Producing parts

Having spent good money to get precision jigs, equal attention needs to be paid to producing accurate material to put in them. I plane and thickness enough stock of the required widths and thickness for a complete assembly in one session. This eliminates variation introduced by multiple thicknesser set ups.

At the first set up to size blanks to fit snugly between the cheeks of the jigs I produce a birch ply master. This master is kept with the jig to aid quick setting for future runs.

I use the jig initially as a template, holding the blank in place by hand and pencilling around the profile.

I cut 1 to 3mm from the line on the bandsaw to minimise material removal on the spindle moulder. This helps reduce the risk of tear out when cutting against the grain.

I set the cutter height to overlap the jig profile by no more than 1mm to minimise the risk of damaging more of the profile than necessary. With the bearing guide I find that its diameter is pretty much line on line with the cutter diameter, however, the risk is higher with a manually set ring fence.

The rough shaped part is placed back in the jig, clamped and finished on the spindle moulder. This may sound laborious but by working on a batch basis progress is rapid. Five of the jigs produced parts that achieved mismatches at the interfaces of between 0.05 – 0.16mm. The sixth jig produced a part with an error of 0.4mm, which was not acceptable. On close inspection I found the reference cheek was slightly off perpendicular, leaning into the jig.

A few wipes with a block plane quickly corrected this, but demonstrated the attention to detail required at all stages.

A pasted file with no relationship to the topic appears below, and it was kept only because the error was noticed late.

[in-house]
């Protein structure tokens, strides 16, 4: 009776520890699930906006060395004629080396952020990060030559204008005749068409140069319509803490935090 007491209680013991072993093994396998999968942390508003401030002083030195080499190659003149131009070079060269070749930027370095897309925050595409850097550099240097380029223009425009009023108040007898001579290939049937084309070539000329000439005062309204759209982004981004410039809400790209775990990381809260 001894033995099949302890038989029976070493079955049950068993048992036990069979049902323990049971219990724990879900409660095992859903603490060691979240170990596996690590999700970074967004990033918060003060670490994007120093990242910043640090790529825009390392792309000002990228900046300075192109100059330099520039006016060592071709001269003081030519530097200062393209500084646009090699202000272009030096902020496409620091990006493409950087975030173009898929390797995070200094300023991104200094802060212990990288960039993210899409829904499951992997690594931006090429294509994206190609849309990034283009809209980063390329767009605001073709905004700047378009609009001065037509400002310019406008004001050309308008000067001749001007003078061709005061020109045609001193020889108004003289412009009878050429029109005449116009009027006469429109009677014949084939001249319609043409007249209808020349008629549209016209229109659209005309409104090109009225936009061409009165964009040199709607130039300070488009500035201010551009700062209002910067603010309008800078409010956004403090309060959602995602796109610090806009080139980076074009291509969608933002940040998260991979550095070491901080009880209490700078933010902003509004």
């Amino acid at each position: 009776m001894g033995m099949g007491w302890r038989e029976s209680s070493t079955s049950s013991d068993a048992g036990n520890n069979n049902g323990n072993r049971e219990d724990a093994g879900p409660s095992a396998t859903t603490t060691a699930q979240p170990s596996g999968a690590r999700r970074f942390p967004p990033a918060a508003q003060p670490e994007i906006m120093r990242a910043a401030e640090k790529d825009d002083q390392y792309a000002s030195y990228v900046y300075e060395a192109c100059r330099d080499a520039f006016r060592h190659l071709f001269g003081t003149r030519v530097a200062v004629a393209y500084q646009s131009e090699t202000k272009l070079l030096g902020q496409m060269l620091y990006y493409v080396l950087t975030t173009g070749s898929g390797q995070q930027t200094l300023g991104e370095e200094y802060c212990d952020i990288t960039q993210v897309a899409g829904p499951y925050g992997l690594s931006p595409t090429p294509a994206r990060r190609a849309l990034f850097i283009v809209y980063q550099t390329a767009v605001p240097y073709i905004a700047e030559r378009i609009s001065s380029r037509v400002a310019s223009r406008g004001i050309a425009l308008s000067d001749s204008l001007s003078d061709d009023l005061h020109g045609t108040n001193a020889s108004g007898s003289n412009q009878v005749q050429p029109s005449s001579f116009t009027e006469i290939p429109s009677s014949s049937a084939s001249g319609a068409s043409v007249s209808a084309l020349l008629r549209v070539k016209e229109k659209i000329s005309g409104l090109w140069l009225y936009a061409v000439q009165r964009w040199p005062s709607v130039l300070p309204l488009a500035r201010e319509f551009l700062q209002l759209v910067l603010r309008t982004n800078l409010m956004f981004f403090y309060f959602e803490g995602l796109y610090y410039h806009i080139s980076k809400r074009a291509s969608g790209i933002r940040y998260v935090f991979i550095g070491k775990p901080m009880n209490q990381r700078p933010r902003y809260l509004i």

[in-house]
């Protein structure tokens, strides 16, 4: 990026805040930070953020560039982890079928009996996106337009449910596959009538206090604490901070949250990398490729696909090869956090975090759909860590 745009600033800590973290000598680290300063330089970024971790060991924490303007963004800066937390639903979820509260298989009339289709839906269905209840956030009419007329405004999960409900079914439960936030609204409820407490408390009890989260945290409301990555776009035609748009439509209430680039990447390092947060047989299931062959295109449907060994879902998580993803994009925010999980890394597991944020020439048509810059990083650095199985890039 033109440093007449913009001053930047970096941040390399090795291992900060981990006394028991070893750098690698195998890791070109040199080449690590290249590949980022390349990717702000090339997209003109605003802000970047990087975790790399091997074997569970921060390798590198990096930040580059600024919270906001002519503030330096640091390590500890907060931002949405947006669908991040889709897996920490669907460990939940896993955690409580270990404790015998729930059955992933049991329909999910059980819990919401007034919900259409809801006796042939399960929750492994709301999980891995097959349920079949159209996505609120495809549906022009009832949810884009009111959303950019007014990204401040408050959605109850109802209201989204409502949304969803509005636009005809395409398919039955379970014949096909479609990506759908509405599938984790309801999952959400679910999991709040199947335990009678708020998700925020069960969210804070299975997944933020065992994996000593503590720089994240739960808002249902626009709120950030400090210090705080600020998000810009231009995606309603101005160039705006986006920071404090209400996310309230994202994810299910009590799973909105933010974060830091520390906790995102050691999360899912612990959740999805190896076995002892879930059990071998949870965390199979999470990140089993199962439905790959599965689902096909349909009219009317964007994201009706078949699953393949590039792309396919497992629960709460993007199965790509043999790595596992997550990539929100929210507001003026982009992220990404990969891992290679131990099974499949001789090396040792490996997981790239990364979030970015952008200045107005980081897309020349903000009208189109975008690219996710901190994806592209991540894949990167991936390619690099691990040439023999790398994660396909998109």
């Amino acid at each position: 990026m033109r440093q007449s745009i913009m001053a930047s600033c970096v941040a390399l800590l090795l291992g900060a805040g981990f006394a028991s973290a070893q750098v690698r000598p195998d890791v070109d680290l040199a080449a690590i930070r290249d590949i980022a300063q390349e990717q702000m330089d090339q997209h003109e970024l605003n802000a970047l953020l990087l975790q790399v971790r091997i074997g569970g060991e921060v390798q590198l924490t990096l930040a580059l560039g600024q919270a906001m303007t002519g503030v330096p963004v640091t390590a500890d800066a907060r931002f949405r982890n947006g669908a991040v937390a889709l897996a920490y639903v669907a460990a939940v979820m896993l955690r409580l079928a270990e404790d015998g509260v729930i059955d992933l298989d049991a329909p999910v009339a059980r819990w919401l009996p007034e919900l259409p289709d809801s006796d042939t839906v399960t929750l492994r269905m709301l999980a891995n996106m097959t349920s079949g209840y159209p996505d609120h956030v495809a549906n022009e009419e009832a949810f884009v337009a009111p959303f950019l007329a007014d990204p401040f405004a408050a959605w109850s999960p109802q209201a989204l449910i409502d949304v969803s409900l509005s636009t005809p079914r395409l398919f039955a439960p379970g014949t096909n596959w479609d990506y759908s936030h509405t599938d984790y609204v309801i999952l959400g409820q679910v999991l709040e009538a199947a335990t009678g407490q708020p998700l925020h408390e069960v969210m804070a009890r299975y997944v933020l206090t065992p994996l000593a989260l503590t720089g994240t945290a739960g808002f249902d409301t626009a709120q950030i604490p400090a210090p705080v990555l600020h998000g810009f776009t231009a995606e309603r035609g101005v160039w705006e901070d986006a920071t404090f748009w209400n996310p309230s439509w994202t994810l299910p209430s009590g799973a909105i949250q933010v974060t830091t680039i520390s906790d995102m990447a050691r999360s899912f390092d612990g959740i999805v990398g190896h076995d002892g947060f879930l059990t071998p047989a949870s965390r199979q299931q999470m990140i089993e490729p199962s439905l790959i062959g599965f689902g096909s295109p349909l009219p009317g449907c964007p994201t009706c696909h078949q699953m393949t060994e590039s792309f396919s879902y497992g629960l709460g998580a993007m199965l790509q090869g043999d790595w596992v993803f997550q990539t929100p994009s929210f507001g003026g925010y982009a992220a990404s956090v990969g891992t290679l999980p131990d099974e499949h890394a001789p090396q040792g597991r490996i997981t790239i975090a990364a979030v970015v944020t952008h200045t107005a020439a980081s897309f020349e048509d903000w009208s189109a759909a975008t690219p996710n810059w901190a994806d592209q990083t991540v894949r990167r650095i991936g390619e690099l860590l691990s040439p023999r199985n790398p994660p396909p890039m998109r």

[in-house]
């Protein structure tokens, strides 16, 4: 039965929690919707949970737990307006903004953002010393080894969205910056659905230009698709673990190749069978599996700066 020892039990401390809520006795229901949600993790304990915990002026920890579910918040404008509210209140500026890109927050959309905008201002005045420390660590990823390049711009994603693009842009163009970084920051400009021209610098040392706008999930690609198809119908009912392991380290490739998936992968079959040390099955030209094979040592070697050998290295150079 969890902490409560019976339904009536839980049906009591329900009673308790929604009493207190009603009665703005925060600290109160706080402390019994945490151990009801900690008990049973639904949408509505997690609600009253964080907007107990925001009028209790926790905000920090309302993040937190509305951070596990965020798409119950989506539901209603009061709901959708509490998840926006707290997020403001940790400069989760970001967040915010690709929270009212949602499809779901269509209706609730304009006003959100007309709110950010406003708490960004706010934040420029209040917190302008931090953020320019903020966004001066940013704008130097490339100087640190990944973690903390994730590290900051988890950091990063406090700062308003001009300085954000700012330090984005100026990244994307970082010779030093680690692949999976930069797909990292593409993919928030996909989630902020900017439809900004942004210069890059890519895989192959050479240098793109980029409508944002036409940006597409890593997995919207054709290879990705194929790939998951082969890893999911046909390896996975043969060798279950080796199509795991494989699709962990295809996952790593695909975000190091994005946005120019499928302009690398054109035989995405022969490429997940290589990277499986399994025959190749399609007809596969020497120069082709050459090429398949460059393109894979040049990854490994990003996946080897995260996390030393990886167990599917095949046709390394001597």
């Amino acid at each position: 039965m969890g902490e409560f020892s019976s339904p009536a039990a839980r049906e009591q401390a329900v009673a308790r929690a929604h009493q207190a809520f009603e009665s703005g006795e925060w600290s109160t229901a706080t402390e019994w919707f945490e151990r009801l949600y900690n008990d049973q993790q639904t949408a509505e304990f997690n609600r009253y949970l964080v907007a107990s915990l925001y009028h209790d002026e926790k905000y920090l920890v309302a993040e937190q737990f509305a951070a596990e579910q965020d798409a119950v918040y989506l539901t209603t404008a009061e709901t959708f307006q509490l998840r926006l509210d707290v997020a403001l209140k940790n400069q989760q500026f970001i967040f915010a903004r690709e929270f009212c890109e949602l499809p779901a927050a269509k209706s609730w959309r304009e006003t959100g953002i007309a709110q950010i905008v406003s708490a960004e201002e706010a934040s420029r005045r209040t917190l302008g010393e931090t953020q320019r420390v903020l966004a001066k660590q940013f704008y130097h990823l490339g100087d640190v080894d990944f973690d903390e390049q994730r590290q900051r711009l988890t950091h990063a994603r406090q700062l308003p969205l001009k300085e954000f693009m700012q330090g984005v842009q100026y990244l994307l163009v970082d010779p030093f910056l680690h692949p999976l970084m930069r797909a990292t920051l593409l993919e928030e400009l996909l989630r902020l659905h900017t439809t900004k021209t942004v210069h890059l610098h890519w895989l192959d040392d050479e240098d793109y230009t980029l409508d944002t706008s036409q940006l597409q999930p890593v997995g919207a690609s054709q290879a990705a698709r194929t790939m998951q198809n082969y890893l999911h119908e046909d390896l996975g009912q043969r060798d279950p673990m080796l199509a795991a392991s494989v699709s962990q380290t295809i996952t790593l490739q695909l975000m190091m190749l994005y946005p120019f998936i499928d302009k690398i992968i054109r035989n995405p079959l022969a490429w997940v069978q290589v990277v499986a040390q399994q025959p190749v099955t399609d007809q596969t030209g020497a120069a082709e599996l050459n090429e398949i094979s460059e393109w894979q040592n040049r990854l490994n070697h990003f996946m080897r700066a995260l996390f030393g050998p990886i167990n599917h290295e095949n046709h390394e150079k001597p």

Assembly of the frame is carried out with Festool Domino loose tenons, a superb production machine which suit the narrow rails. The large end frame templates were equally successful and the critical precision for the stile interfaces were of the same order of precision as the small jigs.

Cost

Outsourcing work and paying someone else to do it for you is always hard, so there has to be a good justification. The cost of my project should be taken as a rough guide as I only have experience with one supplier and costs vary over time, size and complexity of the order.

For this project 24 jigs were specified, ranging from approximately 300 x 150mm to 2000 x 600mm, at a cost of £210 before VAT. On the CNC machine 2.5 sheets of 2400 x 1200mm x 12mm birch ply were used. Doing this myself would have cost around £80 in material so the net additional cost for the CNC work was £130. On average £5.40 per part, which for me represented good value. To get an indication of the cost for a smaller order the company gave me a first sight cost for just six of the T shaped pieces of between £40 and £60 before VAT.

Conclusion

This first experience of using CNC has been a very good one. It delivered the precision and quality I needed at a cost that I consider reasonable. If this has tickled your interest I have listed details of some suppliers whose websites are worth a visit to see other examples and more detailed information on using this service.


Tegan Foley

Tagged In:

Jig , Furniture & Cabinetmaking , CNC , Dave Rigler